College Basics: Post-it Notes and Tabs

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When setting out to take notes in class or off campus, post it notes and sticky tabs are going to become some of your best friends. These helpful and inexpensive study tools will help loads with keeping track of specific book pages, taking quick notes that won’t hurt your rented text books, and giving yourself parenthetical reminders where ever you can find to stick them. 

To begin, both of these little guys can be used as bookmarks. After a few changes within a book, the glue will wear off a bit, and because they are flimsy paper relative to a regular bookmark they might become more obnoxious than beneficial. They do, however, work wonders in a pinch or to mark a page that you want to keep readily available more permanently.

Post-it notes are the best. I go through these a little slower than the tabs, but they have remained crucial to successful study in my college career. (Check out my upcoming College Basics: Post-it Note Taking for details about how I use these bad boys to take notes). I think they are pretty straightforward and well known enough not to require much erudition. In my experience, though, the top use for these in college has been taking notes in books that I do not want to mark up. Whether it’s a rented book, one that I want to sell to a used bookstore, or it’s just got that sheen that I don’t want to mess with, Post-its keep it clean.

After my first couple years of college I found out that using tabs to mark pages I found useful for writing essays and studying (whether because they contained sweet information or a potential quotable), to bookmark pages, and to color code sections of study and my own writing material became one of the best things I could do. I had been writing page numbers down in my notes as I took them, whether in class or reading at home, but I found that my references and important pages were tied up in my messy handwriting. I clearly labeled page numbers throughout my notes, but whenever I wanted to find something particular, I basically had to read through every chicken scratch page of notes to find it. Then I had to go to the page, re-read the info and then go back to my notes to add it to those and then…you get the point. Using tabs cut the time it took me to find what I needed and made note taking a lot easier.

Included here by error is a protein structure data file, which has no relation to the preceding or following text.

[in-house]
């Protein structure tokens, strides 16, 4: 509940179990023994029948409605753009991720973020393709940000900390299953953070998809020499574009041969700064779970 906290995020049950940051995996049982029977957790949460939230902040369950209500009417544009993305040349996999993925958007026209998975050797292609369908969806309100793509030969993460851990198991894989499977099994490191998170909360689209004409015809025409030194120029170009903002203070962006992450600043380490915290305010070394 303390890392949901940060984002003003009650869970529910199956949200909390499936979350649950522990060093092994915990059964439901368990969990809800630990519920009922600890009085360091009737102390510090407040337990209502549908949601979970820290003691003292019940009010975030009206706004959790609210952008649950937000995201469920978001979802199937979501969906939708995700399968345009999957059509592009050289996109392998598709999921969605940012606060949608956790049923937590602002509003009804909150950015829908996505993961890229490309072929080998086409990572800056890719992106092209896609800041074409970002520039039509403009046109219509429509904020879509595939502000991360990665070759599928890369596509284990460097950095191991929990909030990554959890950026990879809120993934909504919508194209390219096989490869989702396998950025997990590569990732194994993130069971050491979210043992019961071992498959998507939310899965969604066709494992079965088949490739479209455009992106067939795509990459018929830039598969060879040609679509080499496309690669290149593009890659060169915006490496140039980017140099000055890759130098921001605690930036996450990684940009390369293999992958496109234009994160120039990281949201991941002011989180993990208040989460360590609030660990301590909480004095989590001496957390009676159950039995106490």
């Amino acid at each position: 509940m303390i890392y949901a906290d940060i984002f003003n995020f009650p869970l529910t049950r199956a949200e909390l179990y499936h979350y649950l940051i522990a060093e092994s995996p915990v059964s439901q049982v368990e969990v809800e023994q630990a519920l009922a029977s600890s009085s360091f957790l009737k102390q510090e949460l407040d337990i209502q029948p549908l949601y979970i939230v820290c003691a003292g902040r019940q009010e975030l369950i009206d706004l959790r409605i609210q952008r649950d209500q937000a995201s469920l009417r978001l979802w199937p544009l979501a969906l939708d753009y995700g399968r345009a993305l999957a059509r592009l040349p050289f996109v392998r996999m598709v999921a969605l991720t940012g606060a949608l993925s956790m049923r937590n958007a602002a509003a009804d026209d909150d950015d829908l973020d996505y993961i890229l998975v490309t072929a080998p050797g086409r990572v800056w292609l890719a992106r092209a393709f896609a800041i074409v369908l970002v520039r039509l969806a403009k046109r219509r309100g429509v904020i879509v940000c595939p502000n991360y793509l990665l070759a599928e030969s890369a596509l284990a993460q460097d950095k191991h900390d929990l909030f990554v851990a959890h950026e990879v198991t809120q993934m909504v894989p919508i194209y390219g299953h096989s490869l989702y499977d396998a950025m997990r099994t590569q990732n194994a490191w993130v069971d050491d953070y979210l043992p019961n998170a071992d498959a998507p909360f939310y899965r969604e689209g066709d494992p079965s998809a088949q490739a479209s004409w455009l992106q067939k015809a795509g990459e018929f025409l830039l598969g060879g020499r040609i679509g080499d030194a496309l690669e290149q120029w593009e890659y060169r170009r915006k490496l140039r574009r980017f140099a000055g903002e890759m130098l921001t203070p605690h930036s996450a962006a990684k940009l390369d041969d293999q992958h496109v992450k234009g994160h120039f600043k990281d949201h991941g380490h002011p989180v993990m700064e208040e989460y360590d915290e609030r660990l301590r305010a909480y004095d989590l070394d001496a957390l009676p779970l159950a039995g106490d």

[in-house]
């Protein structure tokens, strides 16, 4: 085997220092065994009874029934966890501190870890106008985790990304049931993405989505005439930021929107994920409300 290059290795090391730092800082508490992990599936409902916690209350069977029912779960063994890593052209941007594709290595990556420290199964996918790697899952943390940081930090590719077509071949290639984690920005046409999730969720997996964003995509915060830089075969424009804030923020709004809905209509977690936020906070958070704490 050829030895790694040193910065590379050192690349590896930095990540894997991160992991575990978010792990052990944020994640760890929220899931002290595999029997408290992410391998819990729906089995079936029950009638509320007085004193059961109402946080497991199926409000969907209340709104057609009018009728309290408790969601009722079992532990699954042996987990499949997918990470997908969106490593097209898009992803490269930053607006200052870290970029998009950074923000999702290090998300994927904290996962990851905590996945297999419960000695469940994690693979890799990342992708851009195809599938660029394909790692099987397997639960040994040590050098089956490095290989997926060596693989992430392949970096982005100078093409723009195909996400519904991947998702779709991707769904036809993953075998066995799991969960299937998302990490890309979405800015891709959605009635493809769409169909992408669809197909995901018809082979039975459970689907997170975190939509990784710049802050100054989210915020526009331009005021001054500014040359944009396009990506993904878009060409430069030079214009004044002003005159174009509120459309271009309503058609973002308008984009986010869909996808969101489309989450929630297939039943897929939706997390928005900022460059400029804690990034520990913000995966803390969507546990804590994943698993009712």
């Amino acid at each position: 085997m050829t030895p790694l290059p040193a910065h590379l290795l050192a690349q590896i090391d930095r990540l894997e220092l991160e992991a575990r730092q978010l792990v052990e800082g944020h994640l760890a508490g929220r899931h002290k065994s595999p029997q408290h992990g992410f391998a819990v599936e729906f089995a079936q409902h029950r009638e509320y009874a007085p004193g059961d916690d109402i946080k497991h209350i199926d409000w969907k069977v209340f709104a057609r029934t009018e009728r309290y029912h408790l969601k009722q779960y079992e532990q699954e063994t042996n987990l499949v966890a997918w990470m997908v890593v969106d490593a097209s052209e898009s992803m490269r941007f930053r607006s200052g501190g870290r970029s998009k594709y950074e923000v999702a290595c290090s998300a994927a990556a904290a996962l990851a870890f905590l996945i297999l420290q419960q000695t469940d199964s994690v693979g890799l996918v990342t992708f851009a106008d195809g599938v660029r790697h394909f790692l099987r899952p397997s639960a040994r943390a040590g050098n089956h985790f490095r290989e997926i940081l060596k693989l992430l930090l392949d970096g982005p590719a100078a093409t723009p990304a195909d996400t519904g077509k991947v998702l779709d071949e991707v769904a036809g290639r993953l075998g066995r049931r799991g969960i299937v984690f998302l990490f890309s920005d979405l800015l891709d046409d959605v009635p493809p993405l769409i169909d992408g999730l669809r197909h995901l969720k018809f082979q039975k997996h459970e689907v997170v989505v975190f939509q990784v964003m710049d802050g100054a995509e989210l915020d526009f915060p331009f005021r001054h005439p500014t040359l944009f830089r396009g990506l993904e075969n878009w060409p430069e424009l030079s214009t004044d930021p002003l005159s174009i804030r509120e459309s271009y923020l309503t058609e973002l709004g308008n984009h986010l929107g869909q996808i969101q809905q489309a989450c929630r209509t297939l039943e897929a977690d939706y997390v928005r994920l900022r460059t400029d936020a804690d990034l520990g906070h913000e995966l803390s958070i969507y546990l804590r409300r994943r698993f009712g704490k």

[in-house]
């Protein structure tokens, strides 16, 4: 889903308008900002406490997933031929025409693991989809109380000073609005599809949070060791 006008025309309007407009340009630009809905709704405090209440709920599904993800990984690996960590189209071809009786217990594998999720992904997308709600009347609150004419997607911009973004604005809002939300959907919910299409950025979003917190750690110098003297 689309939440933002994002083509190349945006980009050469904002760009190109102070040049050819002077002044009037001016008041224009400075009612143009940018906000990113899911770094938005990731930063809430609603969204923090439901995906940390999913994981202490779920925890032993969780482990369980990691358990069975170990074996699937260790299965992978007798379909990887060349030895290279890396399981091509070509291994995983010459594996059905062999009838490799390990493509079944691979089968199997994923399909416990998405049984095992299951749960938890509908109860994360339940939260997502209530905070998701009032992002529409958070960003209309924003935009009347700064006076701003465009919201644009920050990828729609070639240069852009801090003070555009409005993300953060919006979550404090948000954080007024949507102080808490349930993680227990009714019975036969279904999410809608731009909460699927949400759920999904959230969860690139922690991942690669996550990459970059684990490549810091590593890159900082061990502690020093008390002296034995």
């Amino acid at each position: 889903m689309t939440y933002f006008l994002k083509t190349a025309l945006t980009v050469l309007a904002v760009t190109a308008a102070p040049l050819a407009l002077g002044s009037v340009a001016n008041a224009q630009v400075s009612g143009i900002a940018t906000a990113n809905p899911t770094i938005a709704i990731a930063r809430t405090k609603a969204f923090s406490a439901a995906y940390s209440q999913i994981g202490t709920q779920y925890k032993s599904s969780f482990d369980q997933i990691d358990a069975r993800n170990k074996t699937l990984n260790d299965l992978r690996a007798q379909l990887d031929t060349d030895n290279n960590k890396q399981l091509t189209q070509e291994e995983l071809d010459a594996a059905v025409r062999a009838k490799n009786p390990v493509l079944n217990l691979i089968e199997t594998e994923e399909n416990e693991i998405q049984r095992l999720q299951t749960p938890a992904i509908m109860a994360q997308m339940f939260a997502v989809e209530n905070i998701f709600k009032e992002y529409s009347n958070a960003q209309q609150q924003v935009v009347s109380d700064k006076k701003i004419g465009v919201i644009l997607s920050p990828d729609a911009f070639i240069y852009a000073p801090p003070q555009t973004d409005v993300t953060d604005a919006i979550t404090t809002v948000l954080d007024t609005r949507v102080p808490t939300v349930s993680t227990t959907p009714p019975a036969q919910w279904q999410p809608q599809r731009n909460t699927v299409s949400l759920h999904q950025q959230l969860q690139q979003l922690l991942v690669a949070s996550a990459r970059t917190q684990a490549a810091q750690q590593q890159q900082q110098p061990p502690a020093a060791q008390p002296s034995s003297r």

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A book for my undergraduate thesis.

With a little time I began using different color tabs to signify a few different things, depending on the class. While tabs do come in individual colors, you can guess that I have always gone with the multipack for the sake of organization. You can check out my upcoming College Basics: Tabs page for more details about my system, but here is the general idea: I decided before beginning a finite course of study which color would mean what. Usually two or three colors were enough. Then, during my reading and studying, I would mark off pages and even my own notes according to one of a few different characteristics: levels of importance, by information that could be paraphrased, quoted, or re-read for further understanding, or what pages I would use in an essay verses those that were just personal favorites (in the case of literature classes or the electives I just took for fun).

There are a few different tabs out there to choose from. My personal choice is the Post-its page markers that you can write on. They aren’t much for serious note taking, but when the time comes something small can be scribbled on them or they work well for titles and short descriptors. I have, however, been known to use these Post-it flags to mark pages and references, as you can see stuffed into this undergraduate thesis book of mine.

Nearly ten years later, I still have books I studied in those middle years of college with the first tabs I bought. The header image on this blog’s homepage, with the tabbed up books, are mine from undergrad and grad school.

As always, study hard!

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